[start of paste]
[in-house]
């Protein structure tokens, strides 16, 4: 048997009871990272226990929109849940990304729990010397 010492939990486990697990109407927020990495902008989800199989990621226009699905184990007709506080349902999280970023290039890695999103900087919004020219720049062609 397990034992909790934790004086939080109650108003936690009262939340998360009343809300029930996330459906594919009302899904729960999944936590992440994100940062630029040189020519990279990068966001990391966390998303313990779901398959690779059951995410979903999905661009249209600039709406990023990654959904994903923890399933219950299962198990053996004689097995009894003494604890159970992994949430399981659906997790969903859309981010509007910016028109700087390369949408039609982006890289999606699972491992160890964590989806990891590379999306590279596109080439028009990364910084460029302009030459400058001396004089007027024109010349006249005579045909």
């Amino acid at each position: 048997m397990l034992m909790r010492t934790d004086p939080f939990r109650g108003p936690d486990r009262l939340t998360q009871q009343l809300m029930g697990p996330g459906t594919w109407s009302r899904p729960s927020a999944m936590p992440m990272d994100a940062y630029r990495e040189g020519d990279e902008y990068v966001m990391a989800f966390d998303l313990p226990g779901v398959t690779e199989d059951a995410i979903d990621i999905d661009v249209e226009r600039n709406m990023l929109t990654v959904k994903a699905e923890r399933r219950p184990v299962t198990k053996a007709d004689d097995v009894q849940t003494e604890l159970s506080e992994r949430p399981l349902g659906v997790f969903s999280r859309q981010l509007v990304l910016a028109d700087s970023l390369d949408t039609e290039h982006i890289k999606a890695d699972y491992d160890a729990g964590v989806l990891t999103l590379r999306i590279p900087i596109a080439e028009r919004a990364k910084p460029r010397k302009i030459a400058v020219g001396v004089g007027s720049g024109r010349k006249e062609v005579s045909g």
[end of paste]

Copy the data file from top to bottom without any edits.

[in-house]
């Protein structure tokens, strides 16, 4: 048997009871990272226990929109849940990304729990010397 010492939990486990697990109407927020990495902008989800199989990621226009699905184990007709506080349902999280970023290039890695999103900087919004020219720049062609 397990034992909790934790004086939080109650108003936690009262939340998360009343809300029930996330459906594919009302899904729960999944936590992440994100940062630029040189020519990279990068966001990391966390998303313990779901398959690779059951995410979903999905661009249209600039709406990023990654959904994903923890399933219950299962198990053996004689097995009894003494604890159970992994949430399981659906997790969903859309981010509007910016028109700087390369949408039609982006890289999606699972491992160890964590989806990891590379999306590279596109080439028009990364910084460029302009030459400058001396004089007027024109010349006249005579045909």
């Amino acid at each position: 048997m397990l034992m909790r010492t934790d004086p939080f939990r109650g108003p936690d486990r009262l939340t998360q009871q009343l809300m029930g697990p996330g459906t594919w109407s009302r899904p729960s927020a999944m936590p992440m990272d994100a940062y630029r990495e040189g020519d990279e902008y990068v966001m990391a989800f966390d998303l313990p226990g779901v398959t690779e199989d059951a995410i979903d990621i999905d661009v249209e226009r600039n709406m990023l929109t990654v959904k994903a699905e923890r399933r219950p184990v299962t198990k053996a007709d004689d097995v009894q849940t003494e604890l159970s506080e992994r949430p399981l349902g659906v997790f969903s999280r859309q981010l509007v990304l910016a028109d700087s970023l390369d949408t039609e290039h982006i890289k999606a890695d699972y491992d160890a729990g964590v989806l990891t999103l590379r999306i590279p900087i596109a080439e028009r919004a990364k910084p460029r010397k302009i030459a400058v020219g001396v004089g007027s720049g024109r010349k006249e062609v005579s045909g």